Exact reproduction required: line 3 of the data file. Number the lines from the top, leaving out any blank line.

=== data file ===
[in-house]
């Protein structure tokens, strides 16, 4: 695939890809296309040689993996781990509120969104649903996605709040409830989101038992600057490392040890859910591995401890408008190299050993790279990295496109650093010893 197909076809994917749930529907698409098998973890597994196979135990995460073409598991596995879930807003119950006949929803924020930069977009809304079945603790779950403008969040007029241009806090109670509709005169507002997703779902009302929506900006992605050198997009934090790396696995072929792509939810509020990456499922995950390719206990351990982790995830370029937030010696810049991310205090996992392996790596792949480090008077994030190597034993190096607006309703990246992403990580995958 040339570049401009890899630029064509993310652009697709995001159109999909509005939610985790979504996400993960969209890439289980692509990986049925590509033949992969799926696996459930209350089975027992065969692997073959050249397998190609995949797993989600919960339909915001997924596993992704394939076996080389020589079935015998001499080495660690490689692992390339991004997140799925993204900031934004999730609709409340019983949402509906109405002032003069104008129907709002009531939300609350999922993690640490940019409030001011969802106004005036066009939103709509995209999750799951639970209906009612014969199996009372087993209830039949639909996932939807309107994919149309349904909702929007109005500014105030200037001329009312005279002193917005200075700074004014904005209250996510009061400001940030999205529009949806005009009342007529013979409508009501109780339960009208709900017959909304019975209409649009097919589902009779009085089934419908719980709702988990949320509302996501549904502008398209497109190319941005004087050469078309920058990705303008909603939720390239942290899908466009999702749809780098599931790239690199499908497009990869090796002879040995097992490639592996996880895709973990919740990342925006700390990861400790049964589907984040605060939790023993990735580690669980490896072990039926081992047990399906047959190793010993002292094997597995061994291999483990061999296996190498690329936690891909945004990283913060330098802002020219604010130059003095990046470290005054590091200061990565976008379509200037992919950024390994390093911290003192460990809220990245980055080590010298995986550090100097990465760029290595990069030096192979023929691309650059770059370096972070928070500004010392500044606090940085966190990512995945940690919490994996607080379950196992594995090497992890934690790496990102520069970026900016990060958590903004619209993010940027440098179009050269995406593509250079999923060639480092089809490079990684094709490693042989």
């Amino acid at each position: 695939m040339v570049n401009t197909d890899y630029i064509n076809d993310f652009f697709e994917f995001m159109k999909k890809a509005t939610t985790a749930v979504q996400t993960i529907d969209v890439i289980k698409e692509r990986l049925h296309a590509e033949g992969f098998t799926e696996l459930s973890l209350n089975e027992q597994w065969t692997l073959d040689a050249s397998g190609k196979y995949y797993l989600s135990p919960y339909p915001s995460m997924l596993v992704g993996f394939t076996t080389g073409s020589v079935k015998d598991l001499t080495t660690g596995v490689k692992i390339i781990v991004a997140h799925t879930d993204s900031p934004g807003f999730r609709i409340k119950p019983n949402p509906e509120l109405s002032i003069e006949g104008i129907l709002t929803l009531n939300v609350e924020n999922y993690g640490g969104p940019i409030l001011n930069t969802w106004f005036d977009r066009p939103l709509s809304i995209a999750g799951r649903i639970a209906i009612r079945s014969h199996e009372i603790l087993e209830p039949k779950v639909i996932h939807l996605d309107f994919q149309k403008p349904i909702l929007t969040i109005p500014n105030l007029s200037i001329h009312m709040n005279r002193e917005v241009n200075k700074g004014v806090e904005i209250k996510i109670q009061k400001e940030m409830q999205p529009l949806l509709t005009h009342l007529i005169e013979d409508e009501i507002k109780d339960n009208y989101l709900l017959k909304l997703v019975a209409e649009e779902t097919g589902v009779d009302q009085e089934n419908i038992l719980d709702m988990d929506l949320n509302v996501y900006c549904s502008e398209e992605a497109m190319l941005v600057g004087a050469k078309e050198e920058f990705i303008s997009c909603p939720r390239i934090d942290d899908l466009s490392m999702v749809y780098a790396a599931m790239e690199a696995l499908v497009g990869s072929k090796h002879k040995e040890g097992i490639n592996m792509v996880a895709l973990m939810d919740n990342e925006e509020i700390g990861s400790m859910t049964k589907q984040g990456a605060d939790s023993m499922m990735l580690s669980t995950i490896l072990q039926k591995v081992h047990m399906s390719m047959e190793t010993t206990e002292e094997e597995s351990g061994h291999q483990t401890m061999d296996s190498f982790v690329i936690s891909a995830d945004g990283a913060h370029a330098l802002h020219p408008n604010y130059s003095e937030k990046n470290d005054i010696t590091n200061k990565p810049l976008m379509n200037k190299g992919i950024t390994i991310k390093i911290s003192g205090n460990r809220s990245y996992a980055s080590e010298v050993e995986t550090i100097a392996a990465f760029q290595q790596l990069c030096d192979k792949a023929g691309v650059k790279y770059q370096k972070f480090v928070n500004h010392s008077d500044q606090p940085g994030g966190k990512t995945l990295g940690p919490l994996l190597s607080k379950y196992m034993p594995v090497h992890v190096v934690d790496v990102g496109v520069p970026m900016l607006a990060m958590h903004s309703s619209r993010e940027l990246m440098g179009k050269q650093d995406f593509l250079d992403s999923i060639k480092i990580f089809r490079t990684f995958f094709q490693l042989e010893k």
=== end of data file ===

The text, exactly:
């Amino acid at each position: 695939m040339v570049n401009t197909d890899y630029i064509n076809d993310f652009f697709e994917f995001m159109k999909k890809a509005t939610t985790a749930v979504q996400t993960i529907d969209v890439i289980k698409e692509r990986l049925h296309a590509e033949g992969f098998t799926e696996l459930s973890l209350n089975e027992q597994w065969t692997l073959d040689a050249s397998g190609k196979y995949y797993l989600s135990p919960y339909p915001s995460m997924l596993v992704g993996f394939t076996t080389g073409s020589v079935k015998d598991l001499t080495t660690g596995v490689k692992i390339i781990v991004a997140h799925t879930d993204s900031p934004g807003f999730r609709i409340k119950p019983n949402p509906e509120l109405s002032i003069e006949g104008i129907l709002t929803l009531n939300v609350e924020n999922y993690g640490g969104p940019i409030l001011n930069t969802w106004f005036d977009r066009p939103l709509s809304i995209a999750g799951r649903i639970a209906i009612r079945s014969h199996e009372i603790l087993e209830p039949k779950v639909i996932h939807l996605d309107f994919q149309k403008p349904i909702l929007t969040i109005p500014n105030l007029s200037i001329h009312m709040n005279r002193e917005v241009n200075k700074g004014v806090e904005i209250k996510i109670q009061k400001e940030m409830q999205p529009l949806l509709t005009h009342l007529i005169e013979d409508e009501i507002k109780d339960n009208y989101l709900l017959k909304l997703v019975a209409e649009e779902t097919g589902v009779d009302q009085e089934n419908i038992l719980d709702m988990d929506l949320n509302v996501y900006c549904s502008e398209e992605a497109m190319l941005v600057g004087a050469k078309e050198e920058f990705i303008s997009c909603p939720r390239i934090d942290d899908l466009s490392m999702v749809y780098a790396a599931m790239e690199a696995l499908v497009g990869s072929k090796h002879k040995e040890g097992i490639n592996m792509v996880a895709l973990m939810d919740n990342e925006e509020i700390g990861s400790m859910t049964k589907q984040g990456a605060d939790s023993m499922m990735l580690s669980t995950i490896l072990q039926k591995v081992h047990m399906s390719m047959e190793t010993t206990e002292e094997e597995s351990g061994h291999q483990t401890m061999d296996s190498f982790v690329i936690s891909a995830d945004g990283a913060h370029a330098l802002h020219p408008n604010y130059s003095e937030k990046n470290d005054i010696t590091n200061k990565p810049l976008m379509n200037k190299g992919i950024t390994i991310k390093i911290s003192g205090n460990r809220s990245y996992a980055s080590e010298v050993e995986t550090i100097a392996a990465f760029q290595q790596l990069c030096d192979k792949a023929g691309v650059k790279y770059q370096k972070f480090v928070n500004h010392s008077d500044q606090p940085g994030g966190k990512t995945l990295g940690p919490l994996l190597s607080k379950y196992m034993p594995v090497h992890v190096v934690d790496v990102g496109v520069p970026m900016l607006a990060m958590h903004s309703s619209r993010e940027l990246m440098g179009k050269q650093d995406f593509l250079d992403s999923i060639k480092i990580f089809r490079t990684f995958f094709q490693l042989e010893k």